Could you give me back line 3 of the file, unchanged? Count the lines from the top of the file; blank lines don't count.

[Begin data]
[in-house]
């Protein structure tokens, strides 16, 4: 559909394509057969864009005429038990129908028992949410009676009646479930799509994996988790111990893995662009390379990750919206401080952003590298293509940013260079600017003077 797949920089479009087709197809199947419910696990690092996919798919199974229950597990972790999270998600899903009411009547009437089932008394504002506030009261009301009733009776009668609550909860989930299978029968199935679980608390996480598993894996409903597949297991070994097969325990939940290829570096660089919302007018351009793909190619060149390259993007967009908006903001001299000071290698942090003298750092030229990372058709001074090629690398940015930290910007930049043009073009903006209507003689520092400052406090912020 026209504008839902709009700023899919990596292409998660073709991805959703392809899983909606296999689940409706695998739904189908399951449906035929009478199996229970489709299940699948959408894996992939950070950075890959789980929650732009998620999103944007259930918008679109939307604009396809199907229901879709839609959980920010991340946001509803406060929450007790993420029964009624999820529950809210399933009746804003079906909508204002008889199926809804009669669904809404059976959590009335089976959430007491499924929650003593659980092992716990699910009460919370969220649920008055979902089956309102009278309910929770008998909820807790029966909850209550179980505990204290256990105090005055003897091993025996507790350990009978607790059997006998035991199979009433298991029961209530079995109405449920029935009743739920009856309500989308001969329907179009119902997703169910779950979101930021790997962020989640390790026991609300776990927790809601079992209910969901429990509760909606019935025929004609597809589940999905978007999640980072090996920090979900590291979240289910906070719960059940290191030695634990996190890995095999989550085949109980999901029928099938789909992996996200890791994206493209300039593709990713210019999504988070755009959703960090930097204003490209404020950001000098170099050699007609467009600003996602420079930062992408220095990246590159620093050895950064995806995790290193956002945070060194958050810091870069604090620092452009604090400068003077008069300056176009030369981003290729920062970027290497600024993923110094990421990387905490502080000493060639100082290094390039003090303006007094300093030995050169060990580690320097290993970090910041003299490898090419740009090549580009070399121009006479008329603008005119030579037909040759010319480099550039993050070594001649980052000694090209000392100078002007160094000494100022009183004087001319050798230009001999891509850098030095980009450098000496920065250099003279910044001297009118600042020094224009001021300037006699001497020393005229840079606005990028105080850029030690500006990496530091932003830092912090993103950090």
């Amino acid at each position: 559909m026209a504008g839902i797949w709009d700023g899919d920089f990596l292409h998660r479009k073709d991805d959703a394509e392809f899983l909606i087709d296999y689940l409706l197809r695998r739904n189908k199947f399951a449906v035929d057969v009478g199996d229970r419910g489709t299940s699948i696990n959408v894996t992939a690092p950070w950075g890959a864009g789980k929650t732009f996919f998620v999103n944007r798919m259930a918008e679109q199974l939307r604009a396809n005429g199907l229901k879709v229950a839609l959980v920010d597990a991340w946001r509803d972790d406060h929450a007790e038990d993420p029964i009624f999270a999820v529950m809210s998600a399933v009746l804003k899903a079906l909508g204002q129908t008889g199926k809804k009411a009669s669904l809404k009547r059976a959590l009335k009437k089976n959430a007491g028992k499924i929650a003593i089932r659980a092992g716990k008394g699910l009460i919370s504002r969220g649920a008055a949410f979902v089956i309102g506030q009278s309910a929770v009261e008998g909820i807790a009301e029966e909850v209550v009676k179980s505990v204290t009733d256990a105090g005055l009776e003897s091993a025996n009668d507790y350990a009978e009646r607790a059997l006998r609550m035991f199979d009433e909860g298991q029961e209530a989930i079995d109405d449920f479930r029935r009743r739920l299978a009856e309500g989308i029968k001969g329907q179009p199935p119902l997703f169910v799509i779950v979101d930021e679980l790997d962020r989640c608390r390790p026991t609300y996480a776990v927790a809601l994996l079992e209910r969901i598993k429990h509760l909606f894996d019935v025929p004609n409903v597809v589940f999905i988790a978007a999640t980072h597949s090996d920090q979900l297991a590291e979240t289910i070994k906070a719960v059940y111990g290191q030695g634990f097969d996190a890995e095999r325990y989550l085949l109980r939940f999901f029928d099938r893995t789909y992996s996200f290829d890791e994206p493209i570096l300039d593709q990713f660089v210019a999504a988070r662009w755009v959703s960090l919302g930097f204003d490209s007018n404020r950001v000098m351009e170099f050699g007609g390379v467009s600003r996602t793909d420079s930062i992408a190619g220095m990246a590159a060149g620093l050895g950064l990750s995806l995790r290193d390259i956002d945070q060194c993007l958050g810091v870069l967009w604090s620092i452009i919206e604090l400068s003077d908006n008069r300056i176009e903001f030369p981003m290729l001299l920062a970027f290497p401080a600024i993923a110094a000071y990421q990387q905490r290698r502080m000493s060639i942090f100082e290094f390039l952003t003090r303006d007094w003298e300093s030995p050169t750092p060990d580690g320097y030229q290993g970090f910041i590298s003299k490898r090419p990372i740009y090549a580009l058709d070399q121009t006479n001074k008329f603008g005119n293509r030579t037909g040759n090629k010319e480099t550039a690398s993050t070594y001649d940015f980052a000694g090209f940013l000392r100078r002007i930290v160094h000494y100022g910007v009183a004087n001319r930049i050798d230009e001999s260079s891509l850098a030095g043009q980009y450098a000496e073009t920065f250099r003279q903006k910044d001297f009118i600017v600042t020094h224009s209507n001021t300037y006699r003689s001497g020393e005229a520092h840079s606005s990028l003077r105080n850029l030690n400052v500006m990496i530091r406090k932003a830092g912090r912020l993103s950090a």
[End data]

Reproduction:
């Amino acid at each position: 559909m026209a504008g839902i797949w709009d700023g899919d920089f990596l292409h998660r479009k073709d991805d959703a394509e392809f899983l909606i087709d296999y689940l409706l197809r695998r739904n189908k199947f399951a449906v035929d057969v009478g199996d229970r419910g489709t299940s699948i696990n959408v894996t992939a690092p950070w950075g890959a864009g789980k929650t732009f996919f998620v999103n944007r798919m259930a918008e679109q199974l939307r604009a396809n005429g199907l229901k879709v229950a839609l959980v920010d597990a991340w946001r509803d972790d406060h929450a007790e038990d993420p029964i009624f999270a999820v529950m809210s998600a399933v009746l804003k899903a079906l909508g204002q129908t008889g199926k809804k009411a009669s669904l809404k009547r059976a959590l009335k009437k089976n959430a007491g028992k499924i929650a003593i089932r659980a092992g716990k008394g699910l009460i919370s504002r969220g649920a008055a949410f979902v089956i309102g506030q009278s309910a929770v009261e008998g909820i807790a009301e029966e909850v209550v009676k179980s505990v204290t009733d256990a105090g005055l009776e003897s091993a025996n009668d507790y350990a009978e009646r607790a059997l006998r609550m035991f199979d009433e909860g298991q029961e209530a989930i079995d109405d449920f479930r029935r009743r739920l299978a009856e309500g989308i029968k001969g329907q179009p199935p119902l997703f169910v799509i779950v979101d930021e679980l790997d962020r989640c608390r390790p026991t609300y996480a776990v927790a809601l994996l079992e209910r969901i598993k429990h509760l909606f894996d019935v025929p004609n409903v597809v589940f999905i988790a978007a999640t980072h597949s090996d920090q979900l297991a590291e979240t289910i070994k906070a719960v059940y111990g290191q030695g634990f097969d996190a890995e095999r325990y989550l085949l109980r939940f999901f029928d099938r893995t789909y992996s996200f290829d890791e994206p493209i570096l300039d593709q990713f660089v210019a999504a988070r662009w755009v959703s960090l919302g930097f204003d490209s007018n404020r950001v000098m351009e170099f050699g007609g390379v467009s600003r996602t793909d420079s930062i992408a190619g220095m990246a590159a060149g620093l050895g950064l990750s995806l995790r290193d390259i956002d945070q060194c993007l958050g810091v870069l967009w604090s620092i452009i919206e604090l400068s003077d908006n008069r300056i176009e903001f030369p981003m290729l001299l920062a970027f290497p401080a600024i993923a110094a000071y990421q990387q905490r290698r502080m000493s060639i942090f100082e290094f390039l952003t003090r303006d007094w003298e300093s030995p050169t750092p060990d580690g320097y030229q290993g970090f910041i590298s003299k490898r090419p990372i740009y090549a580009l058709d070399q121009t006479n001074k008329f603008g005119n293509r030579t037909g040759n090629k010319e480099t550039a690398s993050t070594y001649d940015f980052a000694g090209f940013l000392r100078r002007i930290v160094h000494y100022g910007v009183a004087n001319r930049i050798d230009e001999s260079s891509l850098a030095g043009q980009y450098a000496e073009t920065f250099r003279q903006k910044d001297f009118i600017v600042t020094h224009s209507n001021t300037y006699r003689s001497g020393e005229a520092h840079s606005s990028l003077r105080n850029l030690n400052v500006m990496i530091r406090k932003a830092g912090r912020l993103s950090a």